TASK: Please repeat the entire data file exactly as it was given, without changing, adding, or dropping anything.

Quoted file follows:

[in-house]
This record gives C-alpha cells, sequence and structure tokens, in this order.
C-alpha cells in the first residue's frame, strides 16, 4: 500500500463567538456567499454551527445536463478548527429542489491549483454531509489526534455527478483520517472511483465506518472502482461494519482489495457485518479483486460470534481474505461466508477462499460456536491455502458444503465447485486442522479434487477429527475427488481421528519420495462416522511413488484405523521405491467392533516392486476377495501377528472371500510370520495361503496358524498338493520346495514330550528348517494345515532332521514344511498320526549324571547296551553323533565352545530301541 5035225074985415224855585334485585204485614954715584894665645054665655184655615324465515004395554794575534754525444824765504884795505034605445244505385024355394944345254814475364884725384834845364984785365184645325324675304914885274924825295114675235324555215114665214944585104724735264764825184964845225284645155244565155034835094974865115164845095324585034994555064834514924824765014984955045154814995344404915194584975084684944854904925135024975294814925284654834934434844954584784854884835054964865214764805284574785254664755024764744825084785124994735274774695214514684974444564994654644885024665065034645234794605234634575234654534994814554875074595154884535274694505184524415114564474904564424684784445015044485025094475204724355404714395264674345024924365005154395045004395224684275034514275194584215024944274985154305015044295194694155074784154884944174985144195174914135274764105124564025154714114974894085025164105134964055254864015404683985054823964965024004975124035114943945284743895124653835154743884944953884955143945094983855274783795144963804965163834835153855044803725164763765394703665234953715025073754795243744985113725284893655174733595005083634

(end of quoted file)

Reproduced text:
[in-house]
This record gives C-alpha cells, sequence and structure tokens, in this order.
C-alpha cells in the first residue's frame, strides 16, 4: 500500500463567538456567499454551527445536463478548527429542489491549483454531509489526534455527478483520517472511483465506518472502482461494519482489495457485518479483486460470534481474505461466508477462499460456536491455502458444503465447485486442522479434487477429527475427488481421528519420495462416522511413488484405523521405491467392533516392486476377495501377528472371500510370520495361503496358524498338493520346495514330550528348517494345515532332521514344511498320526549324571547296551553323533565352545530301541 5035225074985415224855585334485585204485614954715584894665645054665655184655615324465515004395554794575534754525444824765504884795505034605445244505385024355394944345254814475364884725384834845364984785365184645325324675304914885274924825295114675235324555215114665214944585104724735264764825184964845225284645155244565155034835094974865115164845095324585034994555064834514924824765014984955045154814995344404915194584975084684944854904925135024975294814925284654834934434844954584784854884835054964865214764805284574785254664755024764744825084785124994735274774695214514684974444564994654644885024665065034645234794605234634575234654534994814554875074595154884535274694505184524415114564474904564424684784445015044485025094475204724355404714395264674345024924365005154395045004395224684275034514275194584215024944274985154305015044295194694155074784154884944174985144195174914135274764105124564025154714114974894085025164105134964055254864015404683985054823964965024004975124035114943945284743895124653835154743884944953884955143945094983855274783795144963804965163834835153855044803725164763765394703665234953715025073754795243744985113725284893655174733595005083634